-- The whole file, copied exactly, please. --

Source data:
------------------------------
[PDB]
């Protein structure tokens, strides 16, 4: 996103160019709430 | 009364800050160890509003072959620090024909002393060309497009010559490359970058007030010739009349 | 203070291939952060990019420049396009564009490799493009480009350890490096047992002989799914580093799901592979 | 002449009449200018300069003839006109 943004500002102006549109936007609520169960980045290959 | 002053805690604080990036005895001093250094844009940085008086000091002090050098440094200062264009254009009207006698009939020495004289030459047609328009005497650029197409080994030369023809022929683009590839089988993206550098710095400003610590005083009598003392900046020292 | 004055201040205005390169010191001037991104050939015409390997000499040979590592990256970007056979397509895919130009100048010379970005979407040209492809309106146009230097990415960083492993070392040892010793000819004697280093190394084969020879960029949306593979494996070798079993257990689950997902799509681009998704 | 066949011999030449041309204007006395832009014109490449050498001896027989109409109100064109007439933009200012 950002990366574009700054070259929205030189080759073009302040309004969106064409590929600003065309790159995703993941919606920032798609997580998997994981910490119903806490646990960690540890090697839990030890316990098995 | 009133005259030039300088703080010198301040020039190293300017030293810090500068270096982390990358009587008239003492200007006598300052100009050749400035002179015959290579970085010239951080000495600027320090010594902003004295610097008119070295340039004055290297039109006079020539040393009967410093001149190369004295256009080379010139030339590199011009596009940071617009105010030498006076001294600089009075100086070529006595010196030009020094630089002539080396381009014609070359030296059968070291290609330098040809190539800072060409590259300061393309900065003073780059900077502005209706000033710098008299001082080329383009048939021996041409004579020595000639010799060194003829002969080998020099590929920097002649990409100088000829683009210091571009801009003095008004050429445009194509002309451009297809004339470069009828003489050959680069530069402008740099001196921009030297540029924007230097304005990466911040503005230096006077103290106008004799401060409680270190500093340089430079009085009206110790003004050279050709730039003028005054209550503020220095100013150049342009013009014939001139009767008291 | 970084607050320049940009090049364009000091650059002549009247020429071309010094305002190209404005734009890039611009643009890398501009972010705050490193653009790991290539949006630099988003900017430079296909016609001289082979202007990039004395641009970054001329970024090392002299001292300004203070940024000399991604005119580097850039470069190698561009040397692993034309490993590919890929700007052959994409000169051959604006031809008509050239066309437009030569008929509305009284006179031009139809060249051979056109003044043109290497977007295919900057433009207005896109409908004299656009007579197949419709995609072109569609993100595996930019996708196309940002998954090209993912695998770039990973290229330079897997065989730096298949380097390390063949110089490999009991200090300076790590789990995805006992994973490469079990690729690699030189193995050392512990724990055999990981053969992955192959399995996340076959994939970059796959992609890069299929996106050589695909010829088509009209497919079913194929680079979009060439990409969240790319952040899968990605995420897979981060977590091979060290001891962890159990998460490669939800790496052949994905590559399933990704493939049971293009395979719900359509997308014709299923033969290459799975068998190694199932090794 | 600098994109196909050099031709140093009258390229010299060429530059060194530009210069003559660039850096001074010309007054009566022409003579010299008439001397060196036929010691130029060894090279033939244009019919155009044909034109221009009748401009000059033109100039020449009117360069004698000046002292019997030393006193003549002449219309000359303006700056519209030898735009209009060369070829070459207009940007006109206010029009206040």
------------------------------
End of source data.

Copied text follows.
[PDB]
């Protein structure tokens, strides 16, 4: 996103160019709430 | 009364800050160890509003072959620090024909002393060309497009010559490359970058007030010739009349 | 203070291939952060990019420049396009564009490799493009480009350890490096047992002989799914580093799901592979 | 002449009449200018300069003839006109 943004500002102006549109936007609520169960980045290959 | 002053805690604080990036005895001093250094844009940085008086000091002090050098440094200062264009254009009207006698009939020495004289030459047609328009005497650029197409080994030369023809022929683009590839089988993206550098710095400003610590005083009598003392900046020292 | 004055201040205005390169010191001037991104050939015409390997000499040979590592990256970007056979397509895919130009100048010379970005979407040209492809309106146009230097990415960083492993070392040892010793000819004697280093190394084969020879960029949306593979494996070798079993257990689950997902799509681009998704 | 066949011999030449041309204007006395832009014109490449050498001896027989109409109100064109007439933009200012 950002990366574009700054070259929205030189080759073009302040309004969106064409590929600003065309790159995703993941919606920032798609997580998997994981910490119903806490646990960690540890090697839990030890316990098995 | 009133005259030039300088703080010198301040020039190293300017030293810090500068270096982390990358009587008239003492200007006598300052100009050749400035002179015959290579970085010239951080000495600027320090010594902003004295610097008119070295340039004055290297039109006079020539040393009967410093001149190369004295256009080379010139030339590199011009596009940071617009105010030498006076001294600089009075100086070529006595010196030009020094630089002539080396381009014609070359030296059968070291290609330098040809190539800072060409590259300061393309900065003073780059900077502005209706000033710098008299001082080329383009048939021996041409004579020595000639010799060194003829002969080998020099590929920097002649990409100088000829683009210091571009801009003095008004050429445009194509002309451009297809004339470069009828003489050959680069530069402008740099001196921009030297540029924007230097304005990466911040503005230096006077103290106008004799401060409680270190500093340089430079009085009206110790003004050279050709730039003028005054209550503020220095100013150049342009013009014939001139009767008291 | 970084607050320049940009090049364009000091650059002549009247020429071309010094305002190209404005734009890039611009643009890398501009972010705050490193653009790991290539949006630099988003900017430079296909016609001289082979202007990039004395641009970054001329970024090392002299001292300004203070940024000399991604005119580097850039470069190698561009040397692993034309490993590919890929700007052959994409000169051959604006031809008509050239066309437009030569008929509305009284006179031009139809060249051979056109003044043109290497977007295919900057433009207005896109409908004299656009007579197949419709995609072109569609993100595996930019996708196309940002998954090209993912695998770039990973290229330079897997065989730096298949380097390390063949110089490999009991200090300076790590789990995805006992994973490469079990690729690699030189193995050392512990724990055999990981053969992955192959399995996340076959994939970059796959992609890069299929996106050589695909010829088509009209497919079913194929680079979009060439990409969240790319952040899968990605995420897979981060977590091979060290001891962890159990998460490669939800790496052949994905590559399933990704493939049971293009395979719900359509997308014709299923033969290459799975068998190694199932090794 | 600098994109196909050099031709140093009258390229010299060429530059060194530009210069003559660039850096001074010309007054009566022409003579010299008439001397060196036929010691130029060894090279033939244009019919155009044909034109221009009748401009000059033109100039020449009117360069004698000046002292019997030393006193003549002449219309000359303006700056519209030898735009209009060369070829070459207009940007006109206010029009206040």